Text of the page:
(sonicArts) granular synthesis tools, cecilia and paulstretch


Outside readers will look at the title of this post and tell me, correctly, that Paulstretch isn’t a granular synthesis program. True, but we will still use it as part of our added toolbox. Paulstretch is an effect available to use in Audacity. It has only two controls: one for specifying the duration factor (5 means “5 times the original duration”), and one for specifying time resolution. Smaller time values give you better rhythmic resolution (time) but worse frequency resolution. You can experiment with this setting. If you have a very active sound (changes a lot, quickly), then try a smaller time resolution to capture that activity. For sounds that don’t change that quickly, you can use a long time resolution and better frequency resolution. You should experiment by trying medium to longer time resolutions on active sounds, and vice versa, to hear how this parameter affects the output sound.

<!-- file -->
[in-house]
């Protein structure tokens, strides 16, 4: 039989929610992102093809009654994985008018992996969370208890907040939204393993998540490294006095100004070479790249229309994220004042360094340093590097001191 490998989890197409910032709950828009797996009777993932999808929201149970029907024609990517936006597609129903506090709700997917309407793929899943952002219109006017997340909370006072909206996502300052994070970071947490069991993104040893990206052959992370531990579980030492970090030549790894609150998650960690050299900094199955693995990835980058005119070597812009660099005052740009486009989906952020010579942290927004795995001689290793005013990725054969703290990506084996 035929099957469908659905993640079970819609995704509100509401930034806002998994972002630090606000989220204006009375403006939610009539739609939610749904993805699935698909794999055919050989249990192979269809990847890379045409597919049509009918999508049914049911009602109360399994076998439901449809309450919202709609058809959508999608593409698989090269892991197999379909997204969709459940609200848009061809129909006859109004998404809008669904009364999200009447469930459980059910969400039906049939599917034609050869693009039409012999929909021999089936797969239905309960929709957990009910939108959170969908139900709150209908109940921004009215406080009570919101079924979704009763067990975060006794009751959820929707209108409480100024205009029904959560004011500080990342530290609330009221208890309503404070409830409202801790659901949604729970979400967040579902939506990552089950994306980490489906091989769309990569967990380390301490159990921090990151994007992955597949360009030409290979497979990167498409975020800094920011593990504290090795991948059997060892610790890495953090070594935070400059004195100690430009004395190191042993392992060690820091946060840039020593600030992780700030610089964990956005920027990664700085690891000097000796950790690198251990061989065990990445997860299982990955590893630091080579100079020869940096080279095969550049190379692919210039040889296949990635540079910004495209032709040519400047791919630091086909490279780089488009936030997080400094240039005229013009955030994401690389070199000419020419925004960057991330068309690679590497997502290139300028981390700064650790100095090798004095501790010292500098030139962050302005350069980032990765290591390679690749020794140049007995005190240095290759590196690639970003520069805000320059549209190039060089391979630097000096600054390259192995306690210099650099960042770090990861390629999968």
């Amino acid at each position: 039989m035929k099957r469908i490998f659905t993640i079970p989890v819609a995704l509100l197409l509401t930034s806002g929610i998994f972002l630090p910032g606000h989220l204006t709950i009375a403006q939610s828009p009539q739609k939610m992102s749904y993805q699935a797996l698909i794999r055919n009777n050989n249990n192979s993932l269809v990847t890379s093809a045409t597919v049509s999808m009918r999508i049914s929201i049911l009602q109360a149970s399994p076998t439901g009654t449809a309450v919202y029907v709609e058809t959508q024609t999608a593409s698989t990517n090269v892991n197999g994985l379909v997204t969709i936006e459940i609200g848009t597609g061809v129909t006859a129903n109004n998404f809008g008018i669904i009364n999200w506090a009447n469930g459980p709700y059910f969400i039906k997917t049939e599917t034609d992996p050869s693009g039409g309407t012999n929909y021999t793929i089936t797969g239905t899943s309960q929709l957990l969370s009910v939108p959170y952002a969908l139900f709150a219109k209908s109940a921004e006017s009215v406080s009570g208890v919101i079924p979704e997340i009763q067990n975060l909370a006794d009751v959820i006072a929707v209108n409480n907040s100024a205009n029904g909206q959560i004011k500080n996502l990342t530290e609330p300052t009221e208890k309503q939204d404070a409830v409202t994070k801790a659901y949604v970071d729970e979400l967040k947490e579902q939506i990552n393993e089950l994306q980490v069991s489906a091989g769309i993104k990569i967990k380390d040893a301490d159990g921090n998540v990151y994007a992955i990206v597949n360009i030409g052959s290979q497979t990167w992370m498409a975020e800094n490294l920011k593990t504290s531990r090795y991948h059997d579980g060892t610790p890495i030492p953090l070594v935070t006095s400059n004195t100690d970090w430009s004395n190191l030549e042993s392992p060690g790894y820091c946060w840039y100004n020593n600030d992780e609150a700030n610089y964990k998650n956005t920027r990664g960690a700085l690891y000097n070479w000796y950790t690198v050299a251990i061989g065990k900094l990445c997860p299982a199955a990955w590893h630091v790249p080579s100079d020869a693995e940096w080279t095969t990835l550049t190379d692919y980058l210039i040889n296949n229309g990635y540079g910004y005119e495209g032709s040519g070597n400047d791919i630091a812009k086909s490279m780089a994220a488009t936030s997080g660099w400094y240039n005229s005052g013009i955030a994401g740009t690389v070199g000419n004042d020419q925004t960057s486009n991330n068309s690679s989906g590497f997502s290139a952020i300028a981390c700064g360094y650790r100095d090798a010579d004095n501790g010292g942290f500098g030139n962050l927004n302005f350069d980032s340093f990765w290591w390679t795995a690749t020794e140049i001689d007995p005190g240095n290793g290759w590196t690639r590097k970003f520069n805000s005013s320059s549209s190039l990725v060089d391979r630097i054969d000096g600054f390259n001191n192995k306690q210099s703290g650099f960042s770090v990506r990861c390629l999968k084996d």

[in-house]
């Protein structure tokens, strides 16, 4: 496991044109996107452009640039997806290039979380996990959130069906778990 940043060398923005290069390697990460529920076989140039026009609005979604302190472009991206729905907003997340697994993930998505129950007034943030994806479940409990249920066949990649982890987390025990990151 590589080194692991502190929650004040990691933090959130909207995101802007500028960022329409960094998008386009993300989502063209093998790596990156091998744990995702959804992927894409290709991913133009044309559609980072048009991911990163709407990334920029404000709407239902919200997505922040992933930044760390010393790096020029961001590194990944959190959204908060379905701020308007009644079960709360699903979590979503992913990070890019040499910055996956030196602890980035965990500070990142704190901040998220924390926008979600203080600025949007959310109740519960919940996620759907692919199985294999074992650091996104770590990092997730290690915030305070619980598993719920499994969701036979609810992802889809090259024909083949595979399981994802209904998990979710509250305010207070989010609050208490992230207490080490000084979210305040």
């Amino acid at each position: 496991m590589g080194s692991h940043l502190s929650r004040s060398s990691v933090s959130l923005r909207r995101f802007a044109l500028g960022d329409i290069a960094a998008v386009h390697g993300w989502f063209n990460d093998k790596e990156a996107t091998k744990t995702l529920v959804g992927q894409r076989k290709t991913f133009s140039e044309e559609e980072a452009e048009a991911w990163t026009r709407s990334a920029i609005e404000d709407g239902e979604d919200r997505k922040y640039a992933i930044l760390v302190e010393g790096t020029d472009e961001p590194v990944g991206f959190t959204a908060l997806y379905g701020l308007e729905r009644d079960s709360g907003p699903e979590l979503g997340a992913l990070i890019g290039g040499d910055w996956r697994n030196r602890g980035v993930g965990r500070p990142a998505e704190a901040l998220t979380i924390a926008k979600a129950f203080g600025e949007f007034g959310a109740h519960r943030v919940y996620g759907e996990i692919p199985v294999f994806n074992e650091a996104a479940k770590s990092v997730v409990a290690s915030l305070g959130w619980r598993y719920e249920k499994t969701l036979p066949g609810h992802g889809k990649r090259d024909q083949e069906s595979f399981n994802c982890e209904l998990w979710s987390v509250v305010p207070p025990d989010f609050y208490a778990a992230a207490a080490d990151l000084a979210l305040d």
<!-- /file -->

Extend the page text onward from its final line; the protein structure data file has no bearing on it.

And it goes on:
Paulstretch uses a processing algorithm that is optimized for extreme time stretching of a sound, 8x and above, and for use on pitched input.


You can download Cecilia4 for Mac and Windows from Google Code. There is a version 5 of the software, but it does not include the Filter Warper, which is central to a lot of granular processing. Cecilia is written in Python, and looks almost identical on Mac and Windows. It can be a little clunky in some areas.

To hear audio in Cecilia, you should go to Cecilia > Preferences… and click on the speaker icon. Choose “PortAudio” for your audio driver, and whatever interface device you want to use for listening (builtin, MOTU, AudioBox, etc.). I know that I always tell you to use Core Audio on a Mac, but Cecilia is the exception.


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